What Is the M4V Format?
M4V is a container video format developed by Apple, closely resembling the MP4 format. The main difference between M4V and MP4 is that an M4V file can enjoy DRM copy protection. This DRM protection is in place to prevent piracy, ensuring that M4V files purchased from the iTunes store cannot play on non-Apple players.
Apple encodes video files in the iTunes Store using M4V. Apple FairPlay offers copy protection to prevent the unauthorized reproduction of M4V video files. FairPlay-protected M4V files are only playable on authorized devices, based on the iTunes account that purchased the videos—QuickTime identifies M4V files with FairPlay DRM as AVC0 Media.
In this article:
- How to Open M4V Format Files
- M4V File Format Structure
- M4V vs MP4
- How Do You Convert M4V to MP4 Or WebM Format With Cloudinary?
How to Open M4V Format Files
You cannot view DRM-protected M4V files without permission from the iTunes account that purchased the file. To access an iTunes account, the user will need to log in with the Apple ID they received when they first signed up for the service.
DRM-protected M4V files can only be purchased from or played on the iTunes app on iOS devices such as an iPhone, iPad, or iPod Touch. Non-protected M4V files can also be played by third-party applications and non-iOS platforms. This includes software like Windows Media Player, VLC, and of course, QuickTime.
On a Windows-based PC, it is usually possible to play M4V files via the default Windows Media Player. There are many free players available, including the Apple QuickTime player. Google Drive supports playing M4V files directly from cloud storage. Another option is to change the file extension from .m4v to .mp4, which allows the file to be played on most standard MP4 media players.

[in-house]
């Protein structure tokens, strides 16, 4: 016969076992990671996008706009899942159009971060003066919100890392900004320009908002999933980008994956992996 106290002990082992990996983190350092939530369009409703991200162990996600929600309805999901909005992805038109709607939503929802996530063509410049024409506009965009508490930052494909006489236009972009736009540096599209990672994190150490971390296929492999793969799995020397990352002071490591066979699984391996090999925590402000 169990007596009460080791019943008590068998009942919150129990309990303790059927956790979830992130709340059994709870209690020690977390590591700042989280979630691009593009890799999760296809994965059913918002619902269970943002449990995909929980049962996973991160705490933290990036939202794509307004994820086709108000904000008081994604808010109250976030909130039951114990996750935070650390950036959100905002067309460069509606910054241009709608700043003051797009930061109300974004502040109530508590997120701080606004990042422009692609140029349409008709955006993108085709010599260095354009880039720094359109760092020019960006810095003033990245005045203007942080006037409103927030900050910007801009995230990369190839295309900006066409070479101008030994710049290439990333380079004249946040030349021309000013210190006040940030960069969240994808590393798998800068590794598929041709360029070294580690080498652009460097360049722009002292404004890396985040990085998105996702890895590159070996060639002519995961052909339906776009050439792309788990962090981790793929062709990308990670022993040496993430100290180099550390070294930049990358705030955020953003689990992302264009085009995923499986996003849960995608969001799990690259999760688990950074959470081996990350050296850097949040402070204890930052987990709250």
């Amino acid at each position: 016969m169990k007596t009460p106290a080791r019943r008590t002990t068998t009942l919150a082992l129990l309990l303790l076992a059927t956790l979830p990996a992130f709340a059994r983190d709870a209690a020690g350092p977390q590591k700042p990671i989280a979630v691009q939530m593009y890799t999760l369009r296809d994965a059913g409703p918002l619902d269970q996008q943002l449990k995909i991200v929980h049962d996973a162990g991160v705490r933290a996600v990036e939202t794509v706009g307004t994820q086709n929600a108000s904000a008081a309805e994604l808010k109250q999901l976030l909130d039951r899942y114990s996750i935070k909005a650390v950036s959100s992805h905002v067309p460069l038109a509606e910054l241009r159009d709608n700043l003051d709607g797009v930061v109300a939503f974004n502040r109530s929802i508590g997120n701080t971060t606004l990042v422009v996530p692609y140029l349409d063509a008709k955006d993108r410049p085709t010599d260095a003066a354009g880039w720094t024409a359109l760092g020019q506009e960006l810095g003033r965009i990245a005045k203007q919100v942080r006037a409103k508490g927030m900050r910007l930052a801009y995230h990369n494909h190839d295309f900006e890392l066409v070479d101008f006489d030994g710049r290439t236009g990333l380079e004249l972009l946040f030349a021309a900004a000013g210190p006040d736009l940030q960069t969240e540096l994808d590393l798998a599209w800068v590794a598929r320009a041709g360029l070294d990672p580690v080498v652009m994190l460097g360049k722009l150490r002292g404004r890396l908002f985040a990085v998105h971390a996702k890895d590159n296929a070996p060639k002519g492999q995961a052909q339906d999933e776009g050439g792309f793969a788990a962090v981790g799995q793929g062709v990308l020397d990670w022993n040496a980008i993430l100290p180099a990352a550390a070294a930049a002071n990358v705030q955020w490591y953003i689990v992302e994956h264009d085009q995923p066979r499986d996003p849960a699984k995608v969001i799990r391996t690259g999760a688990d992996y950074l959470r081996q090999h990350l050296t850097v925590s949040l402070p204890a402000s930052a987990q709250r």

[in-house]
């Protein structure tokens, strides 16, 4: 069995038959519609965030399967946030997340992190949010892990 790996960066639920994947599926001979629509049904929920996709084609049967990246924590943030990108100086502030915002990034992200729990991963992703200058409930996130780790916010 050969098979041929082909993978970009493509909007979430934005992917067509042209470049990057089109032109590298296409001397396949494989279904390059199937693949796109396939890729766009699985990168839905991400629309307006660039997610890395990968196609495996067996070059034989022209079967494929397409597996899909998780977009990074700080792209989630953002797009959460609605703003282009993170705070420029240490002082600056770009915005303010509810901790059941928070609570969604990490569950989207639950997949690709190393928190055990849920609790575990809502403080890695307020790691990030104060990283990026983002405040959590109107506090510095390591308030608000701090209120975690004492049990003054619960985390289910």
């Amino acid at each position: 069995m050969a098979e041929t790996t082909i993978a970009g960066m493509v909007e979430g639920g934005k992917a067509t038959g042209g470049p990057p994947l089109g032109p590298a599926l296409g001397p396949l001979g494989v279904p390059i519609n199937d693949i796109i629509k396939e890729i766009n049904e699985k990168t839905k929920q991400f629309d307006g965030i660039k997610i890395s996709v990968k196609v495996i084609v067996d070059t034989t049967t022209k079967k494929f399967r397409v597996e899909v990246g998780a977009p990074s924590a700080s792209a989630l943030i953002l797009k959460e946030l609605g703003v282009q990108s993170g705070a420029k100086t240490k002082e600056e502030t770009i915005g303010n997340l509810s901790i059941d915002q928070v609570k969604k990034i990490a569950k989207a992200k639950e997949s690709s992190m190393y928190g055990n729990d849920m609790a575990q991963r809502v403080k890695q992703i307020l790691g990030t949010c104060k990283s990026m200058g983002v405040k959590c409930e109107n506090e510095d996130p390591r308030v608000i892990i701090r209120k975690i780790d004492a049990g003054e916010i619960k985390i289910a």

M4V File Format Structure
The MPEG-4 format’s specification is based on QuickTime’s specification.
An M4V file comprises several consecutive chunks. Every chunk has an 8-byte header, including a chunk size (4-byte) and chunk type (4-byte). The first chunk is always “ftype” with a subtype at offset 8. The subtype defining M4V is “M4V_.”
The remaining chunks can have predefined signatures with the following types: ftyp, mdat, moov, pnot, udta, uuid, moof, free, skip, jP2, wide, load, ctab, imap, matt, kmat, clip, crgn, sync, chap, tmcd, scpt, ssrc, or PICT.
The system iterates chunks until it detects an unknown type, composing the M4V file.
When inspecting the binary data of an M4V using a Hex Viewer (e.g., Active@ Disk Editor), it will start with a “ftyp” signature (hex: 66 74 79 70) at offset 4. This defines the QuickTime container file type.
File subtype—M4V_ (hex: 4D 34 56 20)—points to the M4V (or MPEG-4) file type. The first block’s size is 32 (hex: 00 00 00 20), with the size at offset 0. The second chunk is at offset 32 (hex: 20), its size is 30,322 (hex: 00 00 76 72), and its type is “moov” (hex: 6D 6F 6F 76).
The third chunk is at offset 32+30, 322=30, 354 (hex: 00 00 76 92), its size is 8 (hex: 00 00 00 08), and its type is “free”(hex: 66 72 65 65).
Continuing to iterate the blocks allows you to collect all the M4V file’s data.
Codecs used by M4V:
- Video codec—M4V uses H.264, a video compression standard that converts digital video to a format that requires less transmission bandwidth or storage space, and is supported by many DVD, television, and videoconferencing applications.